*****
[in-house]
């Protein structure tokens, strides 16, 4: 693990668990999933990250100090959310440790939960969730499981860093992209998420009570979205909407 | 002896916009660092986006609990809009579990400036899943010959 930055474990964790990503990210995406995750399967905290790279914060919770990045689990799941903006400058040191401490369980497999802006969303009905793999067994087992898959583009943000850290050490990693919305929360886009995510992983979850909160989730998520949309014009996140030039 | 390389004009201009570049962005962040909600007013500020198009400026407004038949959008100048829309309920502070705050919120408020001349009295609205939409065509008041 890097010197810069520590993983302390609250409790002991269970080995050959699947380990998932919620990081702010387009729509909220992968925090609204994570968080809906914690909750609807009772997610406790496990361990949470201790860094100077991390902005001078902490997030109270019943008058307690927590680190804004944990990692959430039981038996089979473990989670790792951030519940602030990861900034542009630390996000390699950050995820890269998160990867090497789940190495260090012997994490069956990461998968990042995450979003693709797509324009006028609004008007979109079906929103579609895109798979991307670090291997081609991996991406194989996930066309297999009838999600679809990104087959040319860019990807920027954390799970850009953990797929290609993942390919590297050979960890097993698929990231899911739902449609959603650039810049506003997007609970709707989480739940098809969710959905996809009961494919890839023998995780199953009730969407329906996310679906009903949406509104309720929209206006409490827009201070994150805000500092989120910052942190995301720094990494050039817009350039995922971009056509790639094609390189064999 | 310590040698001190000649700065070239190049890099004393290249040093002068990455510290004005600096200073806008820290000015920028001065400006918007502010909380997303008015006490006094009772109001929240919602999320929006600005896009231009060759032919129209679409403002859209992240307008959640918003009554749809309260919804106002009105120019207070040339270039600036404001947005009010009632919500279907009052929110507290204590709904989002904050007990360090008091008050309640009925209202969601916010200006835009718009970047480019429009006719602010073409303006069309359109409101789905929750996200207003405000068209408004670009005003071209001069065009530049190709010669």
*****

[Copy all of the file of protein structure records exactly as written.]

[in-house]
């Protein structure tokens, strides 16, 4: 693990668990999933990250100090959310440790939960969730499981860093992209998420009570979205909407 | 002896916009660092986006609990809009579990400036899943010959 930055474990964790990503990210995406995750399967905290790279914060919770990045689990799941903006400058040191401490369980497999802006969303009905793999067994087992898959583009943000850290050490990693919305929360886009995510992983979850909160989730998520949309014009996140030039 | 390389004009201009570049962005962040909600007013500020198009400026407004038949959008100048829309309920502070705050919120408020001349009295609205939409065509008041 890097010197810069520590993983302390609250409790002991269970080995050959699947380990998932919620990081702010387009729509909220992968925090609204994570968080809906914690909750609807009772997610406790496990361990949470201790860094100077991390902005001078902490997030109270019943008058307690927590680190804004944990990692959430039981038996089979473990989670790792951030519940602030990861900034542009630390996000390699950050995820890269998160990867090497789940190495260090012997994490069956990461998968990042995450979003693709797509324009006028609004008007979109079906929103579609895109798979991307670090291997081609991996991406194989996930066309297999009838999600679809990104087959040319860019990807920027954390799970850009953990797929290609993942390919590297050979960890097993698929990231899911739902449609959603650039810049506003997007609970709707989480739940098809969710959905996809009961494919890839023998995780199953009730969407329906996310679906009903949406509104309720929209206006409490827009201070994150805000500092989120910052942190995301720094990494050039817009350039995922971009056509790639094609390189064999 | 310590040698001190000649700065070239190049890099004393290249040093002068990455510290004005600096200073806008820290000015920028001065400006918007502010909380997303008015006490006094009772109001929240919602999320929006600005896009231009060759032919129209679409403002859209992240307008959640918003009554749809309260919804106002009105120019207070040339270039600036404001947005009010009632919500279907009052929110507290204590709904989002904050007990360090008091008050309640009925209202969601916010200006835009718009970047480019429009006719602010073409303006069309359109409101789905929750996200207003405000068209408004670009005003071209001069065009530049190709010669």